EUGENE, Ore., June 10, 2011 /PRNewswire/ -- The University of Oregon today celebrated the unveiling of the four-story, $33.6 million Cheryl Ramberg Ford and Allyn Ford Alumni Center. Funded by private gifts and state bonds, the center will provide office space, welcome visitors to campus, and tell the stories of the university and its alumni. All other Pac-12 universities have similar facilities, but the UO's is innovative in many ways.
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"This facility breaks the mold," said University of Oregon President Richard W. Lariviere. "Ducks are innovators, and the Ford Alumni Center reflects this creativity and leadership."
"At other institutions, I've seen what an alumni center can accomplish," said Lariviere. "The Ford Alumni Center will welcome all visitors to campus. It will also help us recruit new students and improve the effectiveness of those working to advance the university."
The center's modern, sustainable design complements the neighboring Matthew Knight Arena and completes the new east campus gateway. It houses the University of Oregon Foundation and the university's alumni association, student orientation services and development department.
The 60,000-square-foot facility features the Tykeson Family Hall Interpretive Center, the Randy and Susie Pape Hearth Foyer, and the 3,600-square-foot Lee Barlow Giustina Ballroom, which opens into the Donald R. Barker Courtyard. Upper floors include the Suzanne Schoenfeldt Fields Library, public areas, meeting rooms and offices.
"Many friends have invested in this long-anticipated project," said lead donor Cheryl Ramberg Ford '66. She and her husband Allyn, led the fundraising effort for the center, giving a total of $7 million. The building is named in their honor.
"We're delighted to be a part of opening the University of Oregon's new front door to alumni, prospective students, the community and the state," she said. "The design is phenomenal, the building is green in more ways than one and the interpretive center is leading-edge. It is a proud day for Oregon alumni."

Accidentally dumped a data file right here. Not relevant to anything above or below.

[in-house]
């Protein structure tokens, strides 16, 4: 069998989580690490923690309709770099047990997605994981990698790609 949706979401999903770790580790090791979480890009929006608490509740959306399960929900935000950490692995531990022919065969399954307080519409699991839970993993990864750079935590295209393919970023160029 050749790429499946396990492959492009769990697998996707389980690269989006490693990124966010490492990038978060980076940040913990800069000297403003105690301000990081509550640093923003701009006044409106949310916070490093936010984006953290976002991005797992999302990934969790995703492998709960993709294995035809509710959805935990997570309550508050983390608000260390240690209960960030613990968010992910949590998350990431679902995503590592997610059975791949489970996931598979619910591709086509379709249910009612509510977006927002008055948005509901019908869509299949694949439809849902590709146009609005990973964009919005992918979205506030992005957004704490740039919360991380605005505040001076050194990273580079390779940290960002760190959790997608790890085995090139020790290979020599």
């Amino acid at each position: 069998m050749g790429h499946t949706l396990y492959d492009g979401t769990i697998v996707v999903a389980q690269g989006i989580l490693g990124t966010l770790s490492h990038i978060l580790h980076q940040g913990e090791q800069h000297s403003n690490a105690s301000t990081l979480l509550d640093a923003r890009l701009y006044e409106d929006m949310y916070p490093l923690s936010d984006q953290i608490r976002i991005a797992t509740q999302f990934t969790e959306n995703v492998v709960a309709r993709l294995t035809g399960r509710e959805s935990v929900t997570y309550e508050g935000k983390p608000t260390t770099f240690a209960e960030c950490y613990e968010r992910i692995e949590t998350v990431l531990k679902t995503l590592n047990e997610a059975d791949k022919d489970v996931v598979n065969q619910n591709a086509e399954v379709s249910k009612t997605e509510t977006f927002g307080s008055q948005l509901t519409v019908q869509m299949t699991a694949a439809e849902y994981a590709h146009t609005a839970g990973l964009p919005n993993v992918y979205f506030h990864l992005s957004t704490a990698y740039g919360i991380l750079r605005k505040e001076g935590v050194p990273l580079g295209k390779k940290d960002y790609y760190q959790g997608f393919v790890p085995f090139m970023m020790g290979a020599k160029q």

Unlike most alumni centers, the UO's facility is designed to welcome everyone. It features accessible parking, a staffed information desk and the Suzanne Schoenfeldt Fields Library. The university expects to host more than 17,000 visitors at approximately 600 recruitment and information sessions in the coming year.
"This is the first place prospective students will visit when they come to campus, and the first place they will return after they graduate," said Roger Thompson, vice provost for enrollment management. "It will be our home base to begin campus tours, conduct orientation sessions, and show everything the university has to offer."
Using large touch-screens, visitors can explore a 2,000-square-foot interpretive center designed by Second Story Interactive Studios, a Portland, Ore., firm described by the New York Times as "the Ken Burns of interactive media." The multimedia installation celebrates Oregon heritage, informs visitors about the university and builds connections with future alumni.
Six fourteen-foot-high panels with touch-sensitive displays will inform and inspire visitors with more than 1,000 stories told through words, images and video. These stories will be constantly updated, and the entire system is integrated with a dynamic three-dimensional mapping feature that can also be changed as the university grows and evolves.
At the interactive alumni table, visitors can search the database of 210,000 alumni by name, school, class or activity. Messages can be shared on the system through the alumni association's website. At the Oregon entry wall, visitors can see what's happening on campus.
The university anticipates receiving gold certification from the U.S. Green Building Council's LEED system for environmentally friendly construction. Built with sustainable materials, the building is designed for energy efficiency and low environmental impact.
Portland's Opsis Architecture was the executive architect and interior architect. James Meyer, a 1981 UO graduate, is a principal with Opsis. TVA Architects was the building architect, and 1977 UO graduate Robert Thompson is a principal for TVA Architects.
SOURCE The University of Oregon